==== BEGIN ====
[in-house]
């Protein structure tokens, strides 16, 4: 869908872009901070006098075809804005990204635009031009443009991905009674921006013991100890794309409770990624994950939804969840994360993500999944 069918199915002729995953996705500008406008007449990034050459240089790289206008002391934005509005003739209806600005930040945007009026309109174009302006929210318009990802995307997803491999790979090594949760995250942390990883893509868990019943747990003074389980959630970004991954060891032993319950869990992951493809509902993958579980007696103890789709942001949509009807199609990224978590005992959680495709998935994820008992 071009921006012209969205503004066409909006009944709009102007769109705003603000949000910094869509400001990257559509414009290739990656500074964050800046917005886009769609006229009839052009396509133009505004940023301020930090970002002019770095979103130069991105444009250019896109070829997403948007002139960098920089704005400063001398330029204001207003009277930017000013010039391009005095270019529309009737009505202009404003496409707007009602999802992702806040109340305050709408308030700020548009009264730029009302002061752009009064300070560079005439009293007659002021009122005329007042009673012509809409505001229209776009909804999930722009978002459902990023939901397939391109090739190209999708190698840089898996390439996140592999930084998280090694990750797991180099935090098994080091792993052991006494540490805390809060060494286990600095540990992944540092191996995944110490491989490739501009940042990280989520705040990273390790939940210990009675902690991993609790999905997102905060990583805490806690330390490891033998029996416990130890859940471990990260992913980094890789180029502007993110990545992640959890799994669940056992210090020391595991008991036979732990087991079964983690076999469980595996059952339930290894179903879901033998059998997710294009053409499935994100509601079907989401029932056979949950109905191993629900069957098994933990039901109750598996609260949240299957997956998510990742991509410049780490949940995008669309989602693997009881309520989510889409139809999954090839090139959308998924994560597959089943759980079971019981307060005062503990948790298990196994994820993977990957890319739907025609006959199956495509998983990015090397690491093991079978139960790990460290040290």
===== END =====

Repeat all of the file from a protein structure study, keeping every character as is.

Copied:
[in-house]
């Protein structure tokens, strides 16, 4: 869908872009901070006098075809804005990204635009031009443009991905009674921006013991100890794309409770990624994950939804969840994360993500999944 069918199915002729995953996705500008406008007449990034050459240089790289206008002391934005509005003739209806600005930040945007009026309109174009302006929210318009990802995307997803491999790979090594949760995250942390990883893509868990019943747990003074389980959630970004991954060891032993319950869990992951493809509902993958579980007696103890789709942001949509009807199609990224978590005992959680495709998935994820008992 071009921006012209969205503004066409909006009944709009102007769109705003603000949000910094869509400001990257559509414009290739990656500074964050800046917005886009769609006229009839052009396509133009505004940023301020930090970002002019770095979103130069991105444009250019896109070829997403948007002139960098920089704005400063001398330029204001207003009277930017000013010039391009005095270019529309009737009505202009404003496409707007009602999802992702806040109340305050709408308030700020548009009264730029009302002061752009009064300070560079005439009293007659002021009122005329007042009673012509809409505001229209776009909804999930722009978002459902990023939901397939391109090739190209999708190698840089898996390439996140592999930084998280090694990750797991180099935090098994080091792993052991006494540490805390809060060494286990600095540990992944540092191996995944110490491989490739501009940042990280989520705040990273390790939940210990009675902690991993609790999905997102905060990583805490806690330390490891033998029996416990130890859940471990990260992913980094890789180029502007993110990545992640959890799994669940056992210090020391595991008991036979732990087991079964983690076999469980595996059952339930290894179903879901033998059998997710294009053409499935994100509601079907989401029932056979949950109905191993629900069957098994933990039901109750598996609260949240299957997956998510990742991509410049780490949940995008669309989602693997009881309520989510889409139809999954090839090139959308998924994560597959089943759980079971019981307060005062503990948790298990196994994820993977990957890319739907025609006959199956495509998983990015090397690491093991079978139960790990460290040290």